George Santos

vraiblonde

Board Mommy
PREMO Member
Patron
So, I got no dog in that fight and am not really sure what state Santos is from - California? Anyway, how can they kick him out of Congress just for lying and fraud? Are they going to hold all members accountable and kick all those ****ing crooks out? Hell, the so-called Ethics Committee is filled with shitbags who should be in prison.

Oh, he lied about his background and qualifications!!! :jameo:

Ha. Now do Joe Biden.....

He lied about being attacked! :jameo:

Paging AOC....

So what did Santos really do to piss off the political hack scumbags? Not kick up? Threaten to expose them? Also is it really their business to kick people they don't like out of their little dictators' club? Shouldn't that be up to the people in his district come voting time? Kick him out of the party, sure, but out of Congress??
 

Kyle

ULTRA-F###ING-MAGA!
PREMO Member
So what did Santos really do to piss off the political hack scumbags?

He took a reliably Democrat district away from them in 2022.

Gutless Gops are content to sacrifice him quickly to get their Liz Cheney/Adam Kinzinger moment aka...

"See us killing one of ours for you wonderful Democrats? Please like me?"
 

Hijinx

Well-Known Member
Again Republicans tuning victory into defeat.
His votes were 100% conservative.
Probably the same RINO's that are anti-Trump.
The Republican party is as useless as tits on a boar hog.
 

StmarysCity79

Well-Known Member
Funny you guys are fine with credit card fraud, campaign finance violations, stealing form the elderly.

Why do you keep supporting criminals?

It's very easy to prove that he took unemployment while being employed.

Conspiracy to Commit Offenses Against the U.S.: Santos was charged with one count of violating 18 U.S. Code § 371 for a scheme in which he allegedly made up false campaign contributions in order to obtain support from a national political committee, and stole donors’ personal information and credit card information, which he used to make unauthorized campaign contributions in other peoples’ names.

The statute prohibits at least two people from “conspir[ing] either to commit any offense against the United States, or to defraud the United States, or any agency thereof in any manner or for any purpose,” and doing anything to take action on that conspiracy, and is punishable by a fine and/or up to five years in prison.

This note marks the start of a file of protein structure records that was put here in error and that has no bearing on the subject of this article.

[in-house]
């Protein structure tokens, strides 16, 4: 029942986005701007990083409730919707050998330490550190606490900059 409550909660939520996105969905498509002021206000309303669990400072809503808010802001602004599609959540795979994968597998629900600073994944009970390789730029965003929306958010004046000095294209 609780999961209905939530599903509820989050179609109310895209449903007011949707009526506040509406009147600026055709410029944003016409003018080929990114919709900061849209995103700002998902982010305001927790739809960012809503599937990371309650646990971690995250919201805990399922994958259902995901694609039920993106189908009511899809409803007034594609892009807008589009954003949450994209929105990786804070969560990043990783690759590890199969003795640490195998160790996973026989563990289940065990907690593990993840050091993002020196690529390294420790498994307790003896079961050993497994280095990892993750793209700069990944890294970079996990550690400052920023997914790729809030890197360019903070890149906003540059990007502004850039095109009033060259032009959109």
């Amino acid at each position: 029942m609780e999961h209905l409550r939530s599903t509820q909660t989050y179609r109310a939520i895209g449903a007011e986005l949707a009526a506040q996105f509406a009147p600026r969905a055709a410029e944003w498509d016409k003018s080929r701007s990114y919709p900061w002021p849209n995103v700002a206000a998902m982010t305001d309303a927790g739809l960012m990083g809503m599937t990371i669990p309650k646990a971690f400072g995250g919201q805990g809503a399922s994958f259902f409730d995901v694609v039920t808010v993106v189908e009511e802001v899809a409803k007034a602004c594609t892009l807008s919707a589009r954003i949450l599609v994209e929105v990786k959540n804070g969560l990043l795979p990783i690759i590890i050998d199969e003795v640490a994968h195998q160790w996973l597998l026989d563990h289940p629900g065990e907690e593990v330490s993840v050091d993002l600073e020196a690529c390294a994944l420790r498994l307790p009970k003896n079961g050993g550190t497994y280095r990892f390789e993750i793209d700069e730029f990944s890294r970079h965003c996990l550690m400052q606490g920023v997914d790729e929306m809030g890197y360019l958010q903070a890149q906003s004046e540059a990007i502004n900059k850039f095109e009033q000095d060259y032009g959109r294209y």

Wire Fraud: Santos was charged with nine counts of wire fraud, which is punishable by a fine and/or up to 20 years in prison, for wiring money as part of the fraudulent scheme, as well as for other schemes in which Santos solicited donations to a fake campaign company and then used those funds on personal expenses, and falsely claimed unemployment benefits despite having a job, according to the DOJ.

False Statements: Santos faces four counts for allegedly making false statements on campaign finance reports in 2021 and April 2022 and House disclosure reports in 2020 and 2022, which are punishable by a fine and/or up to five years in prison.

Falsification of a Record or Document: Santos has been charged with two counts of falsifying documents for making allegedly false entries in his 2021 year-end and April 2022 quarterly campaign finance reports, which is punishable by a fine and/or up to 20 years in prison.

Aggravated Identity Theft: Santos faces two counts of alleged aggravated identity theft, which occurs when someone “knowingly transfers, possesses, or uses, without lawful authority, a means of identification of another person” as part of a felony violation, for allegedly falsely listing donors who did not actually donate to his campaign on campaign reports, and for the alleged scheme in which he used donors’ credit card information to make fraudulent charges.
Aggravated identity theft is punishable by two years in prison, and the statute notes that the sentence typically cannot be served concurrently with any other prison sentence or shortened because of other sentences, and violations are not eligible for parole.